The Montrose Basin Local Nature Reserve is a diverse wetland habitat rich in animal and plant life.
Like many other wetlands, the Basin is wild and natural, playing host to thousands of birds, especially in winter.
For the conservationist and birdwatcher, wetlands are a haven to be preserved at all costs, while at the other end of the spectrum the developer sees them as wastelands to be drained and exploited. Due to the latter, wetlands have been lost, resulting in the reduction of many bird populations.
However, as environmental awareness gathers pace, more is being done to preserve wetlands and some are being created artificially
During a long weekend in London in early March, I visited such a place situated within the capital city at Barnes near Hammersmith Bridge, just south of the Thames - the London Wetland Centre.
This site was converted from old reservoirs which once provided London with water. It opened in 2000 and is run by the Wildfowl and Wetlands Trust. Its 105 acres comprise a main lake, two lagoons, waders' scrape, grazing marshland, reed beds and numerous other pools.
In all 150 different bird species have been recorded there, plus six different bats and over 300 butterfly and moth species. Breeding birds include lapwing, redshank, little ringed plover, water rail, bearded tit, sedge and reed warbler.
Sand martins breed in an artificially made sand bank. Bittern are seen occasionally in winter and the site supports nationally important numbers of shoveler and gadwall. Peregrine and sparrowhawk are the main avian predators.
Their seven species of fish include perch, roach and pike. Slow-worm and water vole have been introduced but, ominously, mink have been sighted one and a half miles from the site. The latter would really be the water vole's worst nightmare.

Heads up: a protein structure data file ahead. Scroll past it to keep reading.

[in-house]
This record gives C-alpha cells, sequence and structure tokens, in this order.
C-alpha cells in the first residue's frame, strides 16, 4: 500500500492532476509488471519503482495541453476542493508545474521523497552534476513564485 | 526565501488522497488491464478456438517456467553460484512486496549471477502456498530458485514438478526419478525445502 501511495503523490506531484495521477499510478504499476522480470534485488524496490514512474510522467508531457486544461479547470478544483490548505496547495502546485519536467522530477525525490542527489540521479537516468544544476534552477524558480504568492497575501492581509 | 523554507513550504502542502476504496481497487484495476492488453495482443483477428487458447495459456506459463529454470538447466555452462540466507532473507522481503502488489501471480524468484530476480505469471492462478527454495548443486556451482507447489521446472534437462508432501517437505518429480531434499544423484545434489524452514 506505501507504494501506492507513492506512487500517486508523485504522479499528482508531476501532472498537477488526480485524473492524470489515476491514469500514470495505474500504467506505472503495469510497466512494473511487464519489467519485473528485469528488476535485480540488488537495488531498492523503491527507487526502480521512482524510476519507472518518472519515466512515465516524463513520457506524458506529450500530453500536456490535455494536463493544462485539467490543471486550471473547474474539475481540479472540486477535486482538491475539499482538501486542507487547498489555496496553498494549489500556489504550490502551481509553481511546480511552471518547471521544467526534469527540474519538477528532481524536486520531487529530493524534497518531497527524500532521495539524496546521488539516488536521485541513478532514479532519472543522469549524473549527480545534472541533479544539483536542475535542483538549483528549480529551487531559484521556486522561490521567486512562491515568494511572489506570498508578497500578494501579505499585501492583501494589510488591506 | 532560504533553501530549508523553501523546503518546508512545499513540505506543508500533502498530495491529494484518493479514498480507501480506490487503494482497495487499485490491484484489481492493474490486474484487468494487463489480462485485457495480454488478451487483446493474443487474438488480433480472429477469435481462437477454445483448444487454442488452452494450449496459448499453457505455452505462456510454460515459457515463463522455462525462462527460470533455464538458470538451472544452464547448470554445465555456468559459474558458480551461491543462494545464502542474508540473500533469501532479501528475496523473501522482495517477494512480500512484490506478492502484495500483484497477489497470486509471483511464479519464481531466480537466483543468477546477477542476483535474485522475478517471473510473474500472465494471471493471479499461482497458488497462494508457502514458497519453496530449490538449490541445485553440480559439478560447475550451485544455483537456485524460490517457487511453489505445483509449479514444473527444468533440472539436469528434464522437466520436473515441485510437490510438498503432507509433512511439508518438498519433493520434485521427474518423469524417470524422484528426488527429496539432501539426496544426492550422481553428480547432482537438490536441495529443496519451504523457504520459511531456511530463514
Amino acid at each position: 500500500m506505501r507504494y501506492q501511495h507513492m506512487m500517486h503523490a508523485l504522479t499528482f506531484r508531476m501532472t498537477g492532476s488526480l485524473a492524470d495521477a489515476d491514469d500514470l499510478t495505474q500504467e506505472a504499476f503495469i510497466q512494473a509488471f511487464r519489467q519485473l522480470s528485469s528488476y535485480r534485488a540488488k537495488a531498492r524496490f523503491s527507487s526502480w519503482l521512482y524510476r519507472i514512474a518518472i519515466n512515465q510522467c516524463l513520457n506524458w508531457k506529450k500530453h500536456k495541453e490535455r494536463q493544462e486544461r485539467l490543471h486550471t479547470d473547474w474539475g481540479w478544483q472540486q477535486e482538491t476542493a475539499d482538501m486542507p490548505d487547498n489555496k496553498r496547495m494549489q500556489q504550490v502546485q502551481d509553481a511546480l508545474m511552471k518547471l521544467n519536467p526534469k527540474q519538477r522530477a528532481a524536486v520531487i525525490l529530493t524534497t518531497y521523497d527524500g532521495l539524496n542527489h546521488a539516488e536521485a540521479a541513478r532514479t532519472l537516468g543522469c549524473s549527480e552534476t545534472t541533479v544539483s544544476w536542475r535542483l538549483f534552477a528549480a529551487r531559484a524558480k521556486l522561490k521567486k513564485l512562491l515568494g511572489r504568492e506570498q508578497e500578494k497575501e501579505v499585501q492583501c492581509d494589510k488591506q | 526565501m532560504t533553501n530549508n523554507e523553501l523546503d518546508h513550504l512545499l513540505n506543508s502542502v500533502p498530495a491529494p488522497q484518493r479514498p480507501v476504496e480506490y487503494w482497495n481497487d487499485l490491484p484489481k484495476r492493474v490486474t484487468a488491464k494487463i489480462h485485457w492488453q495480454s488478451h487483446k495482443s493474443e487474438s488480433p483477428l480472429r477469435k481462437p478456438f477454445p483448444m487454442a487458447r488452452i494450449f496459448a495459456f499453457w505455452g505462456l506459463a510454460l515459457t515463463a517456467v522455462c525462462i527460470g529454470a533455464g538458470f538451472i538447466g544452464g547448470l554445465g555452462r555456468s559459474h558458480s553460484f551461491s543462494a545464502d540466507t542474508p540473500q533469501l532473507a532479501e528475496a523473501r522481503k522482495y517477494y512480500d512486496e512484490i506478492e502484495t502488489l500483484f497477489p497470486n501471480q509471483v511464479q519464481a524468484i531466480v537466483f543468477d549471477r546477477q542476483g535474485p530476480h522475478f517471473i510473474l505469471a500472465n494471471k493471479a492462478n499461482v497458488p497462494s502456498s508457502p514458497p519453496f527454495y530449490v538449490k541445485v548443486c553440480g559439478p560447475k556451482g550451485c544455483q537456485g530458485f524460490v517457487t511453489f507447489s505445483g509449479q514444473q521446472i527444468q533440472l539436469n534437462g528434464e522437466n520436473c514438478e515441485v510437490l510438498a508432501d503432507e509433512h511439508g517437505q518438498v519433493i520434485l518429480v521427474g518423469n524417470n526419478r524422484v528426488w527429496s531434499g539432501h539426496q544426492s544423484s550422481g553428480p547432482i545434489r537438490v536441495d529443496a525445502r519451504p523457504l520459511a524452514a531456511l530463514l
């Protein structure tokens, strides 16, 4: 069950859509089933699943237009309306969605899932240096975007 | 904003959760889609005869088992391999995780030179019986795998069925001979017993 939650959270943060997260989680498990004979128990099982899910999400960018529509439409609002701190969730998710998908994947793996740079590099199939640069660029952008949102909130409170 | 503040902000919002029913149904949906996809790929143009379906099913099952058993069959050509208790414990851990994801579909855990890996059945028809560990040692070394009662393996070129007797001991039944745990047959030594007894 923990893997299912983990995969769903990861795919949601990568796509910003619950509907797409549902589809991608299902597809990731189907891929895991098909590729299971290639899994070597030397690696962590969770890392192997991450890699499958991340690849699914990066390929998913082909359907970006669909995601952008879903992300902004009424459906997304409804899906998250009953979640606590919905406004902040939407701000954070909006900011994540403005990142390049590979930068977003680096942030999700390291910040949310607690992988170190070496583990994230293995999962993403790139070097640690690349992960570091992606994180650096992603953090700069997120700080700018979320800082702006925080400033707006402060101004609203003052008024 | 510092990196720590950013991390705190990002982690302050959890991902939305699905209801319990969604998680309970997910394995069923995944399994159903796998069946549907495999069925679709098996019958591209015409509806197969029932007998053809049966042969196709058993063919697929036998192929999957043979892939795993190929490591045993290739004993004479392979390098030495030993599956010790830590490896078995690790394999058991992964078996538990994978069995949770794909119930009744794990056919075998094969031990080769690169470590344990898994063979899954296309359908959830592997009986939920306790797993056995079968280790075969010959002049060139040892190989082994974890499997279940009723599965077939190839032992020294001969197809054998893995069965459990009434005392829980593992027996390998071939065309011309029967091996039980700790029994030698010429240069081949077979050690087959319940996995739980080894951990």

Urban foxes are also often seen by the perimeter fence.
Several two-storey buildings make up the visitor centre that includes an impressive glass-fronted observatory hides and walkways throughout the wetland areas offer excellent disabled access. If you ever get tired of seeing the traditional sights of London and want a complete contrast, this centre surrounded by 6.9 million people is certainly worth a visit.
Sightings on and around the Basin this month include the following:
On April 3rd wheatear and stoat were seen, the latter still sporting the remnants of its ermine coat. Water rail and fox on the salt pans were seen on April 10th and near the visitor centre mere were still over 2,000 pink-footed geese feeding around the Basin. On April 17th a red-throated diver was sighted along with the season's first recording of a swallow. Also on that date a green sandpiper - a fairly rare visitor - was seen on the edge of the pond in front of the centre.
The first recorded sighting of an osprey was made on April 20th and it has been seen several times since. On April 23rd a pair of great crested grebes were seen displaying and at the centre the blue tit in the "camera nest box" laid its first egg. Many sandmartins have been checking put their nesting site in front of the centre and a sparrowhawk has also been seen keeping a close eye on proceedings.